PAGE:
The signs of an economic slowdown are there, but what will move the markets on the FOMC decision are signs of a slowdown in the pace of rate hikes.
The market may focus on the small difference between 75 basis points and 100 basis points, but what matters in the end is the final destination of the fares. Currently, the fed funds futures market peaks at 3.38% in December/February and then declines to 2.88% by November 2023.
What I will be looking for in the FOMC decision on Wednesday, July 27, 20022 are signs that the shape of this fed funds curve is about to change.
On the hawkish side, this could mean that rates will be held at higher levels for longer, bringing the November 2023 level back above 3%.
This can be difficult for the Fed to do as the credibility of officials beyond a few months is strained.
On the dovish side, the Fed could recognize signs that growth is stumbling. With that, it will put downward pressure on inflation and could ultimately validate the “transitional” narrative coming out of the pandemic, albeit certainly on a longer and stronger scale.
Don’t wait for the Fed to say anything explicit, like seeing a spike in inflation. The Fed is sorely failing in its mandate on price stability with inflation at 9.1% y/y and the failure to forecast rising prices or act quickly enough has left it politically hurt.
The risk is that they are now tightening too much too fast and unnecessarily punishing the economy with a severe recession when prices were already falling.
Big evidence of that came Monday from Wal-Mart, which lowered business forecasts and said spending was shifting towards food from goods.
“This affects customers’ ability to spend in general merchandise categories and requiring more markdowns to browse inventory, especially clothing,” the company said in the statement.
This is not a unique situation. Companies in many categories of consumer goods have too much inventory and will lower their prices. Food prices in the United States have also stabilized and gasoline prices are down more than 10% in the past 30 days.
I could convincingly say that inflation has peaked here and will decline through the end of the year and into 2023.
What is more difficult to predict is where it will stabilize. Will it be 2% or 4%?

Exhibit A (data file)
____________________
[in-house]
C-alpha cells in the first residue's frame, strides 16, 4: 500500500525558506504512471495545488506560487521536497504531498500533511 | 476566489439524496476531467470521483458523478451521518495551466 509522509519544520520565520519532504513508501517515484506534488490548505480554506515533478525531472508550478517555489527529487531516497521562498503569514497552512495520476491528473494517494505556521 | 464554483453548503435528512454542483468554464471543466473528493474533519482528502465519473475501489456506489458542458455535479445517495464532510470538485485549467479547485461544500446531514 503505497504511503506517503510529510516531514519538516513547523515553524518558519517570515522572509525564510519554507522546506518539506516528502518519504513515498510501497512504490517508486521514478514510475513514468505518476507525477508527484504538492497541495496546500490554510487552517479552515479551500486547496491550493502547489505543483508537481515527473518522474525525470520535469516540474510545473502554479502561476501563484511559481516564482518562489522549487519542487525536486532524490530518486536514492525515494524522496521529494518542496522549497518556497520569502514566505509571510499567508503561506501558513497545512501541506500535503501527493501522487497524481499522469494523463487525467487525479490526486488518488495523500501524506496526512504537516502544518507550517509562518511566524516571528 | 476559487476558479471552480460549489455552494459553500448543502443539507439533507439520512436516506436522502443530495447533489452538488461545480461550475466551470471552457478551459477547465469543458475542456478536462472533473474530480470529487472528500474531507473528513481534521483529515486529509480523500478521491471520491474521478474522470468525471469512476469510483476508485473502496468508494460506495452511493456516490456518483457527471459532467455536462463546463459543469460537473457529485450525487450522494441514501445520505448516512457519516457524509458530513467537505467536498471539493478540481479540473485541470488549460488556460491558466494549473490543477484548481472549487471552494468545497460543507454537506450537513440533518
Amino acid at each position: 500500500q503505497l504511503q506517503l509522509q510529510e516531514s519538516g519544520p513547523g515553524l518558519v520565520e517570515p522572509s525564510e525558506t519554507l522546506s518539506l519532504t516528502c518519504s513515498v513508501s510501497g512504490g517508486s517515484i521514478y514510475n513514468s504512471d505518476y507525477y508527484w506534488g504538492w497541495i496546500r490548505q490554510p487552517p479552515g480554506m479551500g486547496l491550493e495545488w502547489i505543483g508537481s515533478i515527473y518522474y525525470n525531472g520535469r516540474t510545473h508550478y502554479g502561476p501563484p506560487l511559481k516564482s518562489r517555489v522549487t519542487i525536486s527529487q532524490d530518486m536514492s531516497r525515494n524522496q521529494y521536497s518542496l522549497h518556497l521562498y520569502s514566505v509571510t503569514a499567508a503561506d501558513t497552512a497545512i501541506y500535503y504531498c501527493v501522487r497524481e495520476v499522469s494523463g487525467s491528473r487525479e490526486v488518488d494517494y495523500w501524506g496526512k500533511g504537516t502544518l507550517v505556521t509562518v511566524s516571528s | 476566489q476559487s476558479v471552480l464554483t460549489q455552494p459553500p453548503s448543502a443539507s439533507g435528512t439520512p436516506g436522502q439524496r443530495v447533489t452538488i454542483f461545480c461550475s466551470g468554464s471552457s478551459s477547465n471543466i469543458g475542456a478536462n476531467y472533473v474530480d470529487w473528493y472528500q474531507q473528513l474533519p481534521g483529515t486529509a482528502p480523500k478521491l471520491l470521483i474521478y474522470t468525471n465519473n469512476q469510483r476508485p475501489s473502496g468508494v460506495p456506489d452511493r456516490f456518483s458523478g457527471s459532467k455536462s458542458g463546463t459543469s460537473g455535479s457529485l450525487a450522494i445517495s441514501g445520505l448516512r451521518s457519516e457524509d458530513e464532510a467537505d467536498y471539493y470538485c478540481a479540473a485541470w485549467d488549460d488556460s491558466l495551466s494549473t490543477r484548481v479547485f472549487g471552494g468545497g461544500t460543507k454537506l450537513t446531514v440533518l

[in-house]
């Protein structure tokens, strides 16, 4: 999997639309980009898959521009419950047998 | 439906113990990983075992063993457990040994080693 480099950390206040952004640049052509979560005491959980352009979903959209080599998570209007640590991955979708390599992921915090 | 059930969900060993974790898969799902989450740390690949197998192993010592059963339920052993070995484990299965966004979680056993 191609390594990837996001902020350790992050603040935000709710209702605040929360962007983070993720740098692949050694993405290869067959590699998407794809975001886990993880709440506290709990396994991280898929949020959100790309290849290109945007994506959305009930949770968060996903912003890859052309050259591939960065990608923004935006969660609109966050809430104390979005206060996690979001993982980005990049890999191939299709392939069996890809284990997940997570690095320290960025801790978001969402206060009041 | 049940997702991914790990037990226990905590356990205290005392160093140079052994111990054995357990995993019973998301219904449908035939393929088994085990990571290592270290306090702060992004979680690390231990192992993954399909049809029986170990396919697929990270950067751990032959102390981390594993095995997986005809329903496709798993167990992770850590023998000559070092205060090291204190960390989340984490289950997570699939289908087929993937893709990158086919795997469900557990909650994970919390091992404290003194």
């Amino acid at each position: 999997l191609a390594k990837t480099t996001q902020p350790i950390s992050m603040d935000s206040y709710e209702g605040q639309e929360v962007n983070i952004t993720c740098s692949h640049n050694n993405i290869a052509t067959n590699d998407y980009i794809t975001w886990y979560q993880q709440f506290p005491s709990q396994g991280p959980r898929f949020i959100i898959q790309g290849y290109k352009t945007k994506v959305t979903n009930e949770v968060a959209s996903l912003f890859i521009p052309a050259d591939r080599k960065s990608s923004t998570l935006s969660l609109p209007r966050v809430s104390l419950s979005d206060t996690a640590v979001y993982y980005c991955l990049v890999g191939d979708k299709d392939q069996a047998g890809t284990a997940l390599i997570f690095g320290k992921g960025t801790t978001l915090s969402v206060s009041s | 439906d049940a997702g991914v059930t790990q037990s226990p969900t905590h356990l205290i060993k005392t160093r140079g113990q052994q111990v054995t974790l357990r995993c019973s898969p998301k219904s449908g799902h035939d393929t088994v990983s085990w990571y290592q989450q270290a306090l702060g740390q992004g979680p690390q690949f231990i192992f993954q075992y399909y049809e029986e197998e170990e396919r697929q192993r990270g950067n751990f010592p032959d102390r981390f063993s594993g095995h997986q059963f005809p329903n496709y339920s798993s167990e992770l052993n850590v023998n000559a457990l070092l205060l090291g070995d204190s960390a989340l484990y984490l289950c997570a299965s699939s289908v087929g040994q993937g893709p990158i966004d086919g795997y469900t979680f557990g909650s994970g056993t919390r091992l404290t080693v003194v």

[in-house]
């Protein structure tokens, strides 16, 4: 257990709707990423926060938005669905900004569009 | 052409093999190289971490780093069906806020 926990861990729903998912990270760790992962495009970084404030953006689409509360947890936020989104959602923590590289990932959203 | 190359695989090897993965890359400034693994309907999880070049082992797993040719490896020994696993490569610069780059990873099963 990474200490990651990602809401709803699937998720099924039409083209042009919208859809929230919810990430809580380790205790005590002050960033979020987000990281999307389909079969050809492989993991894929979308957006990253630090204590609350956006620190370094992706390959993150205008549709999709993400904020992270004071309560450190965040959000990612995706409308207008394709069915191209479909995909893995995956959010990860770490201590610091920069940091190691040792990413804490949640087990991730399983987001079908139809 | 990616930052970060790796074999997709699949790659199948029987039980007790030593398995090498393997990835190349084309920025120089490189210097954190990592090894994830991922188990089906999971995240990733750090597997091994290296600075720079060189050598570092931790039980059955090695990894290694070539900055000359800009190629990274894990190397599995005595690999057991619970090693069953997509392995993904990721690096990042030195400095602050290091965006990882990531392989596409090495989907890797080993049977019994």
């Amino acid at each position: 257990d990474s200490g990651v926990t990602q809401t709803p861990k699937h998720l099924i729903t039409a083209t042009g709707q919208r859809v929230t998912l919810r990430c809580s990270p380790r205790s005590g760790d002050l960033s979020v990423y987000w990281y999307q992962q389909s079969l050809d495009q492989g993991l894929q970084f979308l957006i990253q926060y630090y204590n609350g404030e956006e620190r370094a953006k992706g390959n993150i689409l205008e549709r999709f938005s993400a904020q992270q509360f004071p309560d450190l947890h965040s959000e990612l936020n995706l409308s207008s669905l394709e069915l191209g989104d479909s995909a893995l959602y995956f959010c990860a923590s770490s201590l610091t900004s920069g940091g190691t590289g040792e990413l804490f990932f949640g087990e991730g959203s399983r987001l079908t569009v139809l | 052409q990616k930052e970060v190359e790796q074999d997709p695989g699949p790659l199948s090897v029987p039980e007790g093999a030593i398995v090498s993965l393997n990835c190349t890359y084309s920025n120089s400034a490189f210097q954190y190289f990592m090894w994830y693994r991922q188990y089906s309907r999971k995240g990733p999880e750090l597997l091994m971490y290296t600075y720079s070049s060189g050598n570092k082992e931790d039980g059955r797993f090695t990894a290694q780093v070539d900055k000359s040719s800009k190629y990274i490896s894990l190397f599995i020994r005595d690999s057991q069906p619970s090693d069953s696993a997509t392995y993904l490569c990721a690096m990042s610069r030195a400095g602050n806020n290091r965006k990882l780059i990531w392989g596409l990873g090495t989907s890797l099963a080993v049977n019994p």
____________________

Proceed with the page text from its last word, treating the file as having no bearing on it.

The Fed will grapple with this issue, but a big input will be demand. On Thursday, the Q2 GDP report is due and is expected at +0.5%, narrowly avoiding a second consecutive quarter of negative GDP and a technical recession.
Fed policymakers will be quick to dismiss this due to inventory effects and other one-offs, but they are mindful of the potential for a full-blown recession starting later this year.
What is important to note is that so far Fed policymakers have rejected this. But given some recent economic data, that becomes harder to do. There are signs of a very rapid slowdown in housing, which is one of the areas most sensitive to Fed rate hikes. This kind of pain will also appear elsewhere in time.
Comments from the two main Fed hawks – Waller and Bullard – indicate that their models show rates peaking at 3.75%, but that is in a scenario of continued positive growth.
“I personally think some of the fears of a recession are a little overblown,” Waller said July 7.
“We have a good chance of making a soft landing,” Bullard said the same day.
What happens when Fed officials see evidence of a rapid slowdown in growth?
We may be about to find out. In all likelihood, this means they are moving to a slower pace of rate hikes or a more wait-and-see mode. This could mean a decline of up to 25 basis points in September versus the 50 basis points that are more than expected at the moment. Or it could mean another 75 basis points in September and then a full break.
“I expect the upside to continue past July at a pace that depends on incoming data,” Waller said in early July.
This kind of change from Powell and the Fed, or even a hint of openness towards it, may be all the markets need to sell the US dollar and buy risky assets.